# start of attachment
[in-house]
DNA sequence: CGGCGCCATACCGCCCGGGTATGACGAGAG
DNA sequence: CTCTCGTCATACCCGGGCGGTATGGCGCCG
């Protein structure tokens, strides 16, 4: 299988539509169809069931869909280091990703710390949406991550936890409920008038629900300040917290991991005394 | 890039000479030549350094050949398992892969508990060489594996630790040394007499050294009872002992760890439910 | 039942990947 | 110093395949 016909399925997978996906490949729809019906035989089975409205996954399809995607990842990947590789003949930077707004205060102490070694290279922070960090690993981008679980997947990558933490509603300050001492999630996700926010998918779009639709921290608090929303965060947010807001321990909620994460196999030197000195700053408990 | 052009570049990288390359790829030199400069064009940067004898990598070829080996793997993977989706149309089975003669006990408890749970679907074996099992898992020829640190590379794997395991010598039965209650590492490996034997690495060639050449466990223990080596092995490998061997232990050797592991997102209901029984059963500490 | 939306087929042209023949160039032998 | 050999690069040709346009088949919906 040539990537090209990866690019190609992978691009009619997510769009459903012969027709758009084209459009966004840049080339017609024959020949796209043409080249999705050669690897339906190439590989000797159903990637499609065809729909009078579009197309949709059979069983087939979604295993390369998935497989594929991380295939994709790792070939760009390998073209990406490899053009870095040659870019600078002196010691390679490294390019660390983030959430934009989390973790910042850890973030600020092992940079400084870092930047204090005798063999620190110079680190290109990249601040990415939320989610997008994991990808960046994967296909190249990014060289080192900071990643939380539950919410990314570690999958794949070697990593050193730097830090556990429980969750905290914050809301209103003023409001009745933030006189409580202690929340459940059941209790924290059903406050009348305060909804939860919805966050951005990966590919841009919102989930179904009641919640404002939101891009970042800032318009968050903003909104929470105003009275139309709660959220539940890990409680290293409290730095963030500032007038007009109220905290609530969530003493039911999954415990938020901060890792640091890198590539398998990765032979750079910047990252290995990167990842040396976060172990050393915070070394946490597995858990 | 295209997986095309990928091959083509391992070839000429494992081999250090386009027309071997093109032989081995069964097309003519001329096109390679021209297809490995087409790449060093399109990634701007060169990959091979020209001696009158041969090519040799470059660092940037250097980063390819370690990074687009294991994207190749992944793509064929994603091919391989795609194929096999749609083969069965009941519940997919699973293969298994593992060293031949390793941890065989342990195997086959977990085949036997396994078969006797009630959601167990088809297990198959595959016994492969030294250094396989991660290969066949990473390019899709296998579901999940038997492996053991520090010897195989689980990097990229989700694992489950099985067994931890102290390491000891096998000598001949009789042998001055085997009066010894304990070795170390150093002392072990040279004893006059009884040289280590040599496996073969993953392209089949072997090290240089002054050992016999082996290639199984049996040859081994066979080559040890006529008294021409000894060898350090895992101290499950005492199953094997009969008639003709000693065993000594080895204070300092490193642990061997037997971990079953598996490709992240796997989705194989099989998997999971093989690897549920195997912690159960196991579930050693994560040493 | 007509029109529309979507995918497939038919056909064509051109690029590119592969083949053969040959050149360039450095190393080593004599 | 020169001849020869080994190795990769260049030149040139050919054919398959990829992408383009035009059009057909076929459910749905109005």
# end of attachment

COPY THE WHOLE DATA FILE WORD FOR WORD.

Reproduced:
[in-house]
DNA sequence: CGGCGCCATACCGCCCGGGTATGACGAGAG
DNA sequence: CTCTCGTCATACCCGGGCGGTATGGCGCCG
């Protein structure tokens, strides 16, 4: 299988539509169809069931869909280091990703710390949406991550936890409920008038629900300040917290991991005394 | 890039000479030549350094050949398992892969508990060489594996630790040394007499050294009872002992760890439910 | 039942990947 | 110093395949 016909399925997978996906490949729809019906035989089975409205996954399809995607990842990947590789003949930077707004205060102490070694290279922070960090690993981008679980997947990558933490509603300050001492999630996700926010998918779009639709921290608090929303965060947010807001321990909620994460196999030197000195700053408990 | 052009570049990288390359790829030199400069064009940067004898990598070829080996793997993977989706149309089975003669006990408890749970679907074996099992898992020829640190590379794997395991010598039965209650590492490996034997690495060639050449466990223990080596092995490998061997232990050797592991997102209901029984059963500490 | 939306087929042209023949160039032998 | 050999690069040709346009088949919906 040539990537090209990866690019190609992978691009009619997510769009459903012969027709758009084209459009966004840049080339017609024959020949796209043409080249999705050669690897339906190439590989000797159903990637499609065809729909009078579009197309949709059979069983087939979604295993390369998935497989594929991380295939994709790792070939760009390998073209990406490899053009870095040659870019600078002196010691390679490294390019660390983030959430934009989390973790910042850890973030600020092992940079400084870092930047204090005798063999620190110079680190290109990249601040990415939320989610997008994991990808960046994967296909190249990014060289080192900071990643939380539950919410990314570690999958794949070697990593050193730097830090556990429980969750905290914050809301209103003023409001009745933030006189409580202690929340459940059941209790924290059903406050009348305060909804939860919805966050951005990966590919841009919102989930179904009641919640404002939101891009970042800032318009968050903003909104929470105003009275139309709660959220539940890990409680290293409290730095963030500032007038007009109220905290609530969530003493039911999954415990938020901060890792640091890198590539398998990765032979750079910047990252290995990167990842040396976060172990050393915070070394946490597995858990 | 295209997986095309990928091959083509391992070839000429494992081999250090386009027309071997093109032989081995069964097309003519001329096109390679021209297809490995087409790449060093399109990634701007060169990959091979020209001696009158041969090519040799470059660092940037250097980063390819370690990074687009294991994207190749992944793509064929994603091919391989795609194929096999749609083969069965009941519940997919699973293969298994593992060293031949390793941890065989342990195997086959977990085949036997396994078969006797009630959601167990088809297990198959595959016994492969030294250094396989991660290969066949990473390019899709296998579901999940038997492996053991520090010897195989689980990097990229989700694992489950099985067994931890102290390491000891096998000598001949009789042998001055085997009066010894304990070795170390150093002392072990040279004893006059009884040289280590040599496996073969993953392209089949072997090290240089002054050992016999082996290639199984049996040859081994066979080559040890006529008294021409000894060898350090895992101290499950005492199953094997009969008639003709000693065993000594080895204070300092490193642990061997037997971990079953598996490709992240796997989705194989099989998997999971093989690897549920195997912690159960196991579930050693994560040493 | 007509029109529309979507995918497939038919056909064509051109690029590119592969083949053969040959050149360039450095190393080593004599 | 020169001849020869080994190795990769260049030149040139050919054919398959990829992408383009035009059009057909076929459910749905109005």